Do You Believe These Lies About Yourself?

#truelove #allowing #dating

GPS for the Soul – The Huffington Post
Do You Believe These Lies About Yourself?
When we’re caught in the dieting and body-hating trap, we choose to believe all kinds of weird stuff about ourselves.

Every day, we tell ourselves “truths” we picked up as children, in high school, from partners (who we should’ve never been with) and, of course, from the media. We beat ourselves up, hurt ourselves so much but are simply unable to stop — because we’re scared, because we’re insecure, because we don’t even realize we could change.

Today, I want to bust a few of those lies for good and help you gain a little bit of freedom to be who you truly are.

Let’s go.

“I am worthless.”

Everything that is going wrong in my life has to do with the fact that I am simply worthless. Something about me is not right and this will never change. Only my diet can rescue me from this place of inferiority.

Here’s the truth: You are not worthless. Nobody is worthless. We are all born the same and we are all worthy of love, affection, health, fulfillment, joy, happiness and so much more.

“I am ugly.”

My face will always be too round, my butt will always hang, my nose is too big, my hair is not thick enough, my ears are too small and even my toes are too long. I am as ugly as it gets.

No you are not. You are beautiful, you are unique, you are exactly the way you are supposed to be. Your diet-focused mind will always come up with new body parts to hate.

However, if you focus on the parts of your body that you like (or used to like), you will begin to think positive again and you will be able to accept and embrace your body in its current form.

“I don’t deserve to be like everybody else.”

I don’t deserve to be happy, I don’t deserve to have lunch with my friends, I don’t deserve to eat a slice of pizza just because I want to, I don’t deserve to eat dinner with my family like everybody else.

Yes, you do. You deserve to live a happy and fulfilled life, enjoying each and every moment. You deserve to eat like your friends and family.

You deserve to enjoy some French fries, ice cream or even just an apple. You deserve to be part of this world.

“I am unworthy of love.”

And who would me you anyway?

This is so wrong, but I believed this lie the most.

We have already said that every person is worthy and so are you. You too, are lovable, compassionate, have a lot to give and are allowed to receive bundles of love.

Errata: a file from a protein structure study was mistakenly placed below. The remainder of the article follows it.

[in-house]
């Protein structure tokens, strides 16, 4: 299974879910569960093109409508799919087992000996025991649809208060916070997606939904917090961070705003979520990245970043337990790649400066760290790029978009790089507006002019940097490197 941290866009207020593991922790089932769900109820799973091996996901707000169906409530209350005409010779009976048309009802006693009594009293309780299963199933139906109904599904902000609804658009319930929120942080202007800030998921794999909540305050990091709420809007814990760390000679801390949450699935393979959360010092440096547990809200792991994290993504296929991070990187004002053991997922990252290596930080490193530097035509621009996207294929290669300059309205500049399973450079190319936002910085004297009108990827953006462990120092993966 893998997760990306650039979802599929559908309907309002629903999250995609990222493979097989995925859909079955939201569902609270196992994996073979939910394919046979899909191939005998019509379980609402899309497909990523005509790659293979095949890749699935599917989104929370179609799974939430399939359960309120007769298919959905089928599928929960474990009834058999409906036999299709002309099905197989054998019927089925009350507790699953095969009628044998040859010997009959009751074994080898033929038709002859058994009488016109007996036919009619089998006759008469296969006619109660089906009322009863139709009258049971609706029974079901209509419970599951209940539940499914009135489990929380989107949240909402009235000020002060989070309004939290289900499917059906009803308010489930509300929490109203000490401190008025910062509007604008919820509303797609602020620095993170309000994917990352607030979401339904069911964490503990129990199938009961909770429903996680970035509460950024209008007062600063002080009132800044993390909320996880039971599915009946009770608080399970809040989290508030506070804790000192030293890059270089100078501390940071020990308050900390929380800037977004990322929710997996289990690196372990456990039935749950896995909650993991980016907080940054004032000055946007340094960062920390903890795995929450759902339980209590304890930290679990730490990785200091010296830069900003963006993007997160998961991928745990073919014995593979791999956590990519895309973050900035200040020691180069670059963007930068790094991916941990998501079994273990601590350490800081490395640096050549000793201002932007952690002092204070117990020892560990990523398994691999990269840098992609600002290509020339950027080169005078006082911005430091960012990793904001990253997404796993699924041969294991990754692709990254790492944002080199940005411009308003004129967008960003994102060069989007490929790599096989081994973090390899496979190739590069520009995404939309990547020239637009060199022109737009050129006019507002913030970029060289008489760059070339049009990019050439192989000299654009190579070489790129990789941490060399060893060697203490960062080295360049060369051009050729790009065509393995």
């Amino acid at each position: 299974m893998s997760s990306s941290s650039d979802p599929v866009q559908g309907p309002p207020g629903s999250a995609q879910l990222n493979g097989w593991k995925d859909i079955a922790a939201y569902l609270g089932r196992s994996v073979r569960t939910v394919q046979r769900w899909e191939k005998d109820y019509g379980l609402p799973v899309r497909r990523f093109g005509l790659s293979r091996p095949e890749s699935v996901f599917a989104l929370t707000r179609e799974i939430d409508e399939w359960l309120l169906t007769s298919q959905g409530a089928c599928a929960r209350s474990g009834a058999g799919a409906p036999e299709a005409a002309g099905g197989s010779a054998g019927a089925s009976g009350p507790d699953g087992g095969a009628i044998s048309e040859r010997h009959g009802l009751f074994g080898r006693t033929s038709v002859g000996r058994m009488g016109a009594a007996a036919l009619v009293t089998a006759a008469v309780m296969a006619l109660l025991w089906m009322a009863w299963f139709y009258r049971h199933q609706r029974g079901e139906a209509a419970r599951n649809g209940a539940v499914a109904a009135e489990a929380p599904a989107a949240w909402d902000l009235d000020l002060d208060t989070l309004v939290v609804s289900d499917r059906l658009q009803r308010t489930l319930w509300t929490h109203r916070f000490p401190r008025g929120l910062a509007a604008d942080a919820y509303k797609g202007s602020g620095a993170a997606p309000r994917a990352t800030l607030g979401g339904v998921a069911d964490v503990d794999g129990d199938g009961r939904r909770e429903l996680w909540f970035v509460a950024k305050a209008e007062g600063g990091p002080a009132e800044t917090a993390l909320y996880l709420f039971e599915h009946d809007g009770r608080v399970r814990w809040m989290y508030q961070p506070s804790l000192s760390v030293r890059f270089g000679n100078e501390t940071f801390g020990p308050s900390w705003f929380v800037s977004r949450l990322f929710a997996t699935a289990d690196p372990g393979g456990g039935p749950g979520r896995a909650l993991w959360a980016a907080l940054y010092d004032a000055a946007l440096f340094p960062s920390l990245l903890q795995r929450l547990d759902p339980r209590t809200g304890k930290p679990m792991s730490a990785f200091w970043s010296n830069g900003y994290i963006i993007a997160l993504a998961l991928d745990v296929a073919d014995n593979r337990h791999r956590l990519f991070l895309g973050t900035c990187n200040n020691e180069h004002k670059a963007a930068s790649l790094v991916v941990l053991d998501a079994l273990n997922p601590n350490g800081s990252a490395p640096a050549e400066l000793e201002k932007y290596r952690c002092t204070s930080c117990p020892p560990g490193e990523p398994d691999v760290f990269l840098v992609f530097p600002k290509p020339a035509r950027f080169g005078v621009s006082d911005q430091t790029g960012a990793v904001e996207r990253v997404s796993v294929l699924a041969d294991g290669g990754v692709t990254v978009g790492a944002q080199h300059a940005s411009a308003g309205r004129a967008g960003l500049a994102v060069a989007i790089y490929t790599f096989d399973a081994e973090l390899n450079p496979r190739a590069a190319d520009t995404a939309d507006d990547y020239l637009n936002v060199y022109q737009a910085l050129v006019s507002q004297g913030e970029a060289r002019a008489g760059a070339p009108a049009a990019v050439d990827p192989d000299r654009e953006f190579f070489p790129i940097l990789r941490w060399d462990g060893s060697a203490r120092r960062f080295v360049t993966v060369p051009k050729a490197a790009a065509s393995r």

“I can only hide my flaws by holding on to my diets.”

I have already defined that I am unworthy, so it only makes sense that I need to diet for life to hide my many flaws.

Every person has flaws. Nobody is perfect and, quite frankly, who wants to be? Flaws and imperfections make you special, they make you unique and interesting. Flaws shape your character. You don’t need to hide them, you need to embrace them.

Otherwise, life would be quite boring, don’t you think?

“Others judge me only by my weight.”

When a person sees me for the very first time, they look at my figure, calculate how much I must weigh and then define my worth as a person.

They don’t care about my wittiness, my smile, my character, my brilliance, my sympathy, my emotions, my empathy or my humor. People are super superficial, after all.

I think I said enough.

“If I give in now and stop my diet, I will forever lose control.”

If I give in today and eat at least a tiny bit of something I truly want, I will lose control and then I won’t ever be able to stop eating, right?

No, surprisingly not. The more regular you eat, the more nutrients you give your body, the more control you will gain over your health and life.

Those are just a few of my favorite lies. Do these sound familiar to you? What other lies do you tell yourself?

If you want to, you can take a few moments (or hours) to write down all the negative beliefs you have about yourself and then write at least one myth buster for every lie you’ve written down. You’ll see that most of your lies are far from containing a single nugget of truth.

Is Gratitude a Tool for Patience?